New diets, a recent bout of food poisoning, or age-related lactose intolerance are all possible culprits. You can also try keeping a food journal for a few days to see if certain foods trigger a bout of gas and bloating.
If you find that there are a few contenders, an elimination diet might be in order. Remove all the foods you think might be responsible and add one back every few days. If your symptoms reappear when a new food does, you’ve likely found the culprit.
Alcohol can also be a major contributor to gas and bloating because of its high yeast content — another reason that it’s important to drink in moderation. One drink a day for women and two for men could be to blame for an increase in gassiness. Try easing up on the alcoholic beverages for a few weeks and see if that makes a difference.
Farts and fibre
If you think that constipation is causing your gas, incorporating more high-fibre foods into your daily routine and increasing your fluid intake will likely help. Before you go full force, consider that fibre can also cause gas, especially if your body isn’t used to it. If this is your first foray into a higher fibre diet, start small — add a bowl of high-fibre cereal in the morning, for example. Trying to add too much at once is a recipe for bloating and likely more gas, not less.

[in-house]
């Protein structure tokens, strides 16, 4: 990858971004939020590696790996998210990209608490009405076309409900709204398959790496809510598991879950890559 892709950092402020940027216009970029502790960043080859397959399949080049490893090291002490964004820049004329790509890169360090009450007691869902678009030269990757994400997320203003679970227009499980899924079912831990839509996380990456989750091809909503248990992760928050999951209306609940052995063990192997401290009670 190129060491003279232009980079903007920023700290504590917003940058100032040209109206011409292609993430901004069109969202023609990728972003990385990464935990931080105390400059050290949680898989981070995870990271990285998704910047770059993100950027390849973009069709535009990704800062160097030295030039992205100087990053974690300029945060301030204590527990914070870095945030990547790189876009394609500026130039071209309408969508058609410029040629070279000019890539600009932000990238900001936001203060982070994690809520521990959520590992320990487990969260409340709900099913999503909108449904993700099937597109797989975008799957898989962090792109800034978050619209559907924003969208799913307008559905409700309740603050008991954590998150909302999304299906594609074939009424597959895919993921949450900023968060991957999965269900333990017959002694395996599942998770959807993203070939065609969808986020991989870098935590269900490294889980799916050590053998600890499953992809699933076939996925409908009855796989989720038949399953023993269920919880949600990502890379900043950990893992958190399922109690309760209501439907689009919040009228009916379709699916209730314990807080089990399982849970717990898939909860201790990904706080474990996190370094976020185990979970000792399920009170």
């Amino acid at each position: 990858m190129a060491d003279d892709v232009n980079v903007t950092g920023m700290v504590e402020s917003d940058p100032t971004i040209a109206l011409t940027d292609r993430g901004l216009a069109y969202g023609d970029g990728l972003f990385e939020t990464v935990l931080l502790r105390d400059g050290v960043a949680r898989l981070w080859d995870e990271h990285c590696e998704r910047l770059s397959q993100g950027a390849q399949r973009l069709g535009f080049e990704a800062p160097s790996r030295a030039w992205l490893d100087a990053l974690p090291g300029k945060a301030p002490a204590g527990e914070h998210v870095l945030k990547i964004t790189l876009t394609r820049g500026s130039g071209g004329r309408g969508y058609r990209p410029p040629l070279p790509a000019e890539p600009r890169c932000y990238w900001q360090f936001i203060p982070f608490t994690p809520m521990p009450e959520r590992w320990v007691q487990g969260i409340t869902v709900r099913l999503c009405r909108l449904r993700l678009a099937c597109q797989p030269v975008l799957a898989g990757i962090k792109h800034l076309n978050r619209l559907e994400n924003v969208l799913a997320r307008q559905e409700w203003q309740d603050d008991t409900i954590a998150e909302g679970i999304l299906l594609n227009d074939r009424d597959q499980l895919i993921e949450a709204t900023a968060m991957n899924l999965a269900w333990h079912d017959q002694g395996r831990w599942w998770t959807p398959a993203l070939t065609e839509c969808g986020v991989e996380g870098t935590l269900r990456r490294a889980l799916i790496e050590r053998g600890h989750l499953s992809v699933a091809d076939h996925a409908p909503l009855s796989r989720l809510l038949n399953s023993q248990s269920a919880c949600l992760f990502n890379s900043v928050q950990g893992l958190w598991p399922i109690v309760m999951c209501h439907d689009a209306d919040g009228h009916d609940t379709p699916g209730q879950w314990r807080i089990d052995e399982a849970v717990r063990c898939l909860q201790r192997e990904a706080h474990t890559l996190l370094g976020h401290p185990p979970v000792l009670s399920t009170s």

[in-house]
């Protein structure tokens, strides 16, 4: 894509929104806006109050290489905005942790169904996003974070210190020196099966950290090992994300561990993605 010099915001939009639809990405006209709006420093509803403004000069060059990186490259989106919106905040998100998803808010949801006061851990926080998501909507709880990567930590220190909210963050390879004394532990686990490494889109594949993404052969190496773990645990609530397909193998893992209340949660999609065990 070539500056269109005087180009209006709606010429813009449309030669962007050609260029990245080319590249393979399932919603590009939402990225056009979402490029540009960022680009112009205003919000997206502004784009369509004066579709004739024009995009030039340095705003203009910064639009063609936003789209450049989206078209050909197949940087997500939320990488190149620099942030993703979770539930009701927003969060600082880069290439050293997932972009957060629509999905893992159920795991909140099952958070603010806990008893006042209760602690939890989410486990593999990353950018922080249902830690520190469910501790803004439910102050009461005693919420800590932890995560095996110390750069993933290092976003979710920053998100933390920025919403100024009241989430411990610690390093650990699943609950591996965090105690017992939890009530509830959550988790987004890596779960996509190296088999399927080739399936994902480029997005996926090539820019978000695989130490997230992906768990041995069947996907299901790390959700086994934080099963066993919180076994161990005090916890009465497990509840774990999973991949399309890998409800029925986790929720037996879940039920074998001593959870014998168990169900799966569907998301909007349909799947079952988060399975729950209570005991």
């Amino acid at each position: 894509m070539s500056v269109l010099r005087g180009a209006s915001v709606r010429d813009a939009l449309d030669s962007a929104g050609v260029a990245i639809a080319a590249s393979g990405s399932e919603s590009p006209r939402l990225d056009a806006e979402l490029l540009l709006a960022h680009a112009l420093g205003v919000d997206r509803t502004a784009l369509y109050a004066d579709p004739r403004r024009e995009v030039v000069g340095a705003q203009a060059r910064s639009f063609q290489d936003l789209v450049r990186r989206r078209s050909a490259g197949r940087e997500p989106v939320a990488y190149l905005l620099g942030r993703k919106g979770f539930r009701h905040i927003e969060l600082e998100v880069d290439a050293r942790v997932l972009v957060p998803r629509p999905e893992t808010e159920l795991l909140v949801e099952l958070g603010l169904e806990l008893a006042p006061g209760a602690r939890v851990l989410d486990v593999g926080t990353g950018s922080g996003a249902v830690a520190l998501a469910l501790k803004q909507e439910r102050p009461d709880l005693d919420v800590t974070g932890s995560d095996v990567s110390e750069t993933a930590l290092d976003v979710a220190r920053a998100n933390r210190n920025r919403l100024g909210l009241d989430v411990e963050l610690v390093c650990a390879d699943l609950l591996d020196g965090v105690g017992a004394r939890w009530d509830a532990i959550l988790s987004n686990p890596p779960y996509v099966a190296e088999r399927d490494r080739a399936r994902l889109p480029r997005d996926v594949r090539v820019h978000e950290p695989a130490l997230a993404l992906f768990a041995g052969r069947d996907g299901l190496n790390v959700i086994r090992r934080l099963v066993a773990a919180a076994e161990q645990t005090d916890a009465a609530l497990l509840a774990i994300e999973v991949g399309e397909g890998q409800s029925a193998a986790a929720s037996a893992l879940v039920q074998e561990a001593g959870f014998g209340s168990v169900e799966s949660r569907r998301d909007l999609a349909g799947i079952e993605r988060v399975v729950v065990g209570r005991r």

Is it bad to hold in a fart?
Holding in a fart isn’t dangerous, but it’s not good for your body either. Doing so can lead to bloating, discomfort, abdominal pain, and even heartburn.
While it’s completely understandable to not want to draw attention to yourself by farting, when you feel bloating and gas coming on, it’s much healthier for you to just let it out. If you’re feeling self-conscious, try stepping away from the situation you’re in to pass gas rather than trapping it in your digestive system.
Is farting good for you?
Not only is farting something everyone does, it’s also healthy for you. Passing gas releases a buildup of gas in your digestive system, and letting it out means you’re removing it from your body. Farting can also relieve any abdominal pain you may be feeling due to bloating, gas, and indigestion — not being able to pass gas and feeling backed up could be cause for concern.